It’s not exactly clear whether they’re exempt from the lobbyist registration requirements under the current law, but there’s no question at all that Vision to Learn would be exempt under the first part of the proposed revision of the law, which would exempt any 501(c)(3) which “[p]rovides assistance, such as food, clothing, shelter, child care, health, legal, vocational, relief, educational, and other similar assistance to disadvantaged people for free or at a significantly below-market rate[.]” So that’s a reason why Serena Oberstein might have so easily caved on the $2.5 million vs. $2 million issue. She knew her organization would be exempt under the other fork of the proposal.
At this point you might well be wondering why she might be so intent on making sure that her employer was exempt from the MLO’s lobbyist registration requirement. Well, I can’t say for sure, of course, but it’s clear that the 501(c)(3)s of Los Angeles attach an inordinate amount of value to being exempt. They’ve lobbied long and hard to get the Commission staff’s proposal to the point where it is now, and even if we can’t know why they care so deeply about most of them being exempt from registration requirements, the fact that they do care is plain to see. it’s plausible that Serena Oberstein shares this unslakable 501(c)(3) lech for being exempt from registration.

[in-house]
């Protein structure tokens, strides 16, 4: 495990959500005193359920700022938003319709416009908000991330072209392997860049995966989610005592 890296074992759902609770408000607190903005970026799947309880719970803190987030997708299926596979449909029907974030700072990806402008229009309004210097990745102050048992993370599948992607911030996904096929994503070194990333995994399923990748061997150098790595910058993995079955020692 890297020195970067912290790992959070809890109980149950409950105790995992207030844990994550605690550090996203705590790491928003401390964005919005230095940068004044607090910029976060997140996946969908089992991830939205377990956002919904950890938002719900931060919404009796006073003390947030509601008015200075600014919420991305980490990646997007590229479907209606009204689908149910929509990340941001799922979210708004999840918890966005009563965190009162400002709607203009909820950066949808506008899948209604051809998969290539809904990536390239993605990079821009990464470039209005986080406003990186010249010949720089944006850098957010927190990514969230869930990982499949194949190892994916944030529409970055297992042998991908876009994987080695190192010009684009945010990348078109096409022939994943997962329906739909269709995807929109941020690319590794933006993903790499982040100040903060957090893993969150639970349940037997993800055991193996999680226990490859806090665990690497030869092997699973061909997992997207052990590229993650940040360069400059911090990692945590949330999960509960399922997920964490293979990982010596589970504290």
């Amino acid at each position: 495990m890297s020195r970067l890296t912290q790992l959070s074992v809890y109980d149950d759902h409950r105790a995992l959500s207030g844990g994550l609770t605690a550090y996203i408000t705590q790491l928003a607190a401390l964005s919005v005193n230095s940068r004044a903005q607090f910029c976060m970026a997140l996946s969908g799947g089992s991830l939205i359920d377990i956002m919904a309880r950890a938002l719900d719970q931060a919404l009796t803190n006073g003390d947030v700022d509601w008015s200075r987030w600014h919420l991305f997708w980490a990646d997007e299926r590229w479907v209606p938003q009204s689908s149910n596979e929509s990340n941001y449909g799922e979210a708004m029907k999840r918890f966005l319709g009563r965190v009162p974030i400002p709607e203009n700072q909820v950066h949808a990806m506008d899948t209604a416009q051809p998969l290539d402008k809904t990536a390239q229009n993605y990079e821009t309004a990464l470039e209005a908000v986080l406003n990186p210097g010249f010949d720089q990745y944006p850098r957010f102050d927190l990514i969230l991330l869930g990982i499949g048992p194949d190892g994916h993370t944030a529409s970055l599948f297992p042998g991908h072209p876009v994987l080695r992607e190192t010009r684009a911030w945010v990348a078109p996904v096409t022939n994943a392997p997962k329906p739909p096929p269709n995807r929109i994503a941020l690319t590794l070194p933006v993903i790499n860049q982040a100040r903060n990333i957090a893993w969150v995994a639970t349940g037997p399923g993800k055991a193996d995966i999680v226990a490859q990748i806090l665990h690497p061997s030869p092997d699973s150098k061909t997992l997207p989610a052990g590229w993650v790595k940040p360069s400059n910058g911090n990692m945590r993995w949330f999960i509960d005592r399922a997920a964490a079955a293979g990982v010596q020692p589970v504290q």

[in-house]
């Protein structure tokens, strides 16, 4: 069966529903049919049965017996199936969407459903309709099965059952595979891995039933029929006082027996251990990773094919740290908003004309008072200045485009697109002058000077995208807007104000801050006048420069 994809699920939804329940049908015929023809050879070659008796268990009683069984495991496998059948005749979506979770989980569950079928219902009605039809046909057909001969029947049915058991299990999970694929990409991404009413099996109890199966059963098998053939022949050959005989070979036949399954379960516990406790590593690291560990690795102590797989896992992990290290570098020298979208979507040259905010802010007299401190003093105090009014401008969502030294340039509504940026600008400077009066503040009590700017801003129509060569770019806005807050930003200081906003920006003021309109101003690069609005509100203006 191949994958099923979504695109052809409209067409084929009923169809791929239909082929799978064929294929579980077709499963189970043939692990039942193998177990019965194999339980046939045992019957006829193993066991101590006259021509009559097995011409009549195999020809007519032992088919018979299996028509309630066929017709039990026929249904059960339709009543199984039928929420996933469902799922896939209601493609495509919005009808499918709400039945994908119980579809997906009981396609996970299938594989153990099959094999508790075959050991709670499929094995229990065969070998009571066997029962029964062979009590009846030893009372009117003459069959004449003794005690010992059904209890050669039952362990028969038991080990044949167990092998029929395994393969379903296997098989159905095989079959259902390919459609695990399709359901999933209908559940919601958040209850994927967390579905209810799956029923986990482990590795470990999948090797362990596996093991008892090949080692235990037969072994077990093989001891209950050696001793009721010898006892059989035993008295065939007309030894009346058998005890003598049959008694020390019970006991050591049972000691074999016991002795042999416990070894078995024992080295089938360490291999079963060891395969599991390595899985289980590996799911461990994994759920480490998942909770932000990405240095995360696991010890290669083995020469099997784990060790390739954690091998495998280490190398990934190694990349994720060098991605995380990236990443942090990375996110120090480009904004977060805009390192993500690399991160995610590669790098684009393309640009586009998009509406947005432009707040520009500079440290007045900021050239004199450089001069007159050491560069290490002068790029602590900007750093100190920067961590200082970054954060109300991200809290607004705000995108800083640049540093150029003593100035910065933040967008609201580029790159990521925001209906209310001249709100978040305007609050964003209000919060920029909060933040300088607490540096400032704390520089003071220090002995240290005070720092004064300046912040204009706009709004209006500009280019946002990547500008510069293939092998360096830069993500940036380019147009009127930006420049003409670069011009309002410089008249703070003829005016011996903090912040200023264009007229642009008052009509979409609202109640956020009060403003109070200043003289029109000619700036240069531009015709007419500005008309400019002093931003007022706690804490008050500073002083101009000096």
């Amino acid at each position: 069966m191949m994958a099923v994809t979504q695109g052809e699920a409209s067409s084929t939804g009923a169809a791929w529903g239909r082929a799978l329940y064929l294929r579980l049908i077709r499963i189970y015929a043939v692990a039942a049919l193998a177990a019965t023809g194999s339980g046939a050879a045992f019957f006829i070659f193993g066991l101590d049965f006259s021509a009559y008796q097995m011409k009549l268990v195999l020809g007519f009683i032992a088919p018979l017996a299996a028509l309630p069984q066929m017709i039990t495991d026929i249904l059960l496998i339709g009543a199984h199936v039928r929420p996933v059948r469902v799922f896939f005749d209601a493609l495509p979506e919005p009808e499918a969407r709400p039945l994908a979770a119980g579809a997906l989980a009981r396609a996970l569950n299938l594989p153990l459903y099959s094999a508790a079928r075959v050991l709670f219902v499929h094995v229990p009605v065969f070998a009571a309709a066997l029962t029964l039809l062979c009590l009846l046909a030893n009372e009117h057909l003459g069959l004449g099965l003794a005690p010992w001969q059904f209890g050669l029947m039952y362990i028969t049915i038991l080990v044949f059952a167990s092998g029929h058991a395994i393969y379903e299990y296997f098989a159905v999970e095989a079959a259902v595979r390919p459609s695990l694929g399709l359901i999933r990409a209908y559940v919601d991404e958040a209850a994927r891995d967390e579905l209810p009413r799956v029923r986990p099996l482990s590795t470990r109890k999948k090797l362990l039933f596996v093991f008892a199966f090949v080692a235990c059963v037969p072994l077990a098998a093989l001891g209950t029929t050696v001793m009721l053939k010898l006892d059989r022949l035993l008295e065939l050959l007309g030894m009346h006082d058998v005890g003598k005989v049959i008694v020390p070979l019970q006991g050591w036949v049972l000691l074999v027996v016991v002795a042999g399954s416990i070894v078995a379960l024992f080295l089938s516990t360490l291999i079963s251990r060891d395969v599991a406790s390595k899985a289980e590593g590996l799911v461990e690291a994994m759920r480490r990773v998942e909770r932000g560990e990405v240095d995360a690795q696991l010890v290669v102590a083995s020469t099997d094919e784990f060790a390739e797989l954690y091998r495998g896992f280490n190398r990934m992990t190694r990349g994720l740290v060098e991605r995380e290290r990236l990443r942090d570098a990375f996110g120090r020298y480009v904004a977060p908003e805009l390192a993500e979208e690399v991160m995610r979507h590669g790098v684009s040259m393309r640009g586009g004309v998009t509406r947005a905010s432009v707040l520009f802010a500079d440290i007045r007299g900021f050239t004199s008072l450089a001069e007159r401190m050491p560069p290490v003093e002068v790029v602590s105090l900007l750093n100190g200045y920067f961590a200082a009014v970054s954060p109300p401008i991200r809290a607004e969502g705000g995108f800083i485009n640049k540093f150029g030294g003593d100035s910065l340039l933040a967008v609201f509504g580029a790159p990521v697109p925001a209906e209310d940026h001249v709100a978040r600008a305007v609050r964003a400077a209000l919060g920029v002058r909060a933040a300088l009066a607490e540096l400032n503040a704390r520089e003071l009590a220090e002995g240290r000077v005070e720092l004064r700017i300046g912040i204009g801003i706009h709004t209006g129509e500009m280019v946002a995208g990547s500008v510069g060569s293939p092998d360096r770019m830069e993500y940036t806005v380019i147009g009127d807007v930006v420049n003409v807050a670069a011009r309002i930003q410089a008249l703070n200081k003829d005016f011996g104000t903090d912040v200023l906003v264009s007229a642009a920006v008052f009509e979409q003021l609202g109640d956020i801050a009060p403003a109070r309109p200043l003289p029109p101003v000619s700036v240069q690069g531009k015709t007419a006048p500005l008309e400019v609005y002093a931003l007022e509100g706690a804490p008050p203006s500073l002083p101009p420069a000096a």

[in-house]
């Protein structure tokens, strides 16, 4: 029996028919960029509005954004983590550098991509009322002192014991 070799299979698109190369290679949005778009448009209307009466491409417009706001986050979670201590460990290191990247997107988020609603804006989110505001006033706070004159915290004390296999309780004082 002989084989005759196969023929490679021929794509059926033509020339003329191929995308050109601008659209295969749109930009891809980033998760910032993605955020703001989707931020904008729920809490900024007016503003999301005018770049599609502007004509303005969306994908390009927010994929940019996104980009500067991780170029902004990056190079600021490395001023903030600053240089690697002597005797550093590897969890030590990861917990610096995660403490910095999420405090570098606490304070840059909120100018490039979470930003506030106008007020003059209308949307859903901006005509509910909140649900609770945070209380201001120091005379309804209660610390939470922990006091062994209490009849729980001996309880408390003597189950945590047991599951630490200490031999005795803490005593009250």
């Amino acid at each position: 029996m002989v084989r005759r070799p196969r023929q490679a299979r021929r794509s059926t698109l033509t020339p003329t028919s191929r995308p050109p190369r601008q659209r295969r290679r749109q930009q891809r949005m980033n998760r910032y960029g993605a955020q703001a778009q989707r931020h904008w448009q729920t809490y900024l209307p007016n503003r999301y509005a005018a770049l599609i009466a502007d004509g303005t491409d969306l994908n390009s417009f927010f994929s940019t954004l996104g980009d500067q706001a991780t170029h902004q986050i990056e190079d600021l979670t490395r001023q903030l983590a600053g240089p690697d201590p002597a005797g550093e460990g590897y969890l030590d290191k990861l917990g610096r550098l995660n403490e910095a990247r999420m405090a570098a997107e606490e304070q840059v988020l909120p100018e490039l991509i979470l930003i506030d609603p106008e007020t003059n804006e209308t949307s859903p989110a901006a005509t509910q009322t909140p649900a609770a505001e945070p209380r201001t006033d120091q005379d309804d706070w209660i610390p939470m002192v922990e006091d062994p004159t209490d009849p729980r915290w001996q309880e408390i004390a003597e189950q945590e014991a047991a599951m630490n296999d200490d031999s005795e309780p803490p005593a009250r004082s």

It would be shady enough if such a generic concern were all that were driving her effort to gut the MLO as it applies to 501(c)(3)s, but it has occurred to me that it might be possible that there are even shadier motives at work here. A little research and a little thought made me a little less sure about my theory, but the story’s kind of interesting and usefully didactic,6 so I thought I’d share it with you. It’s still not clear that it’s wrong, anyway.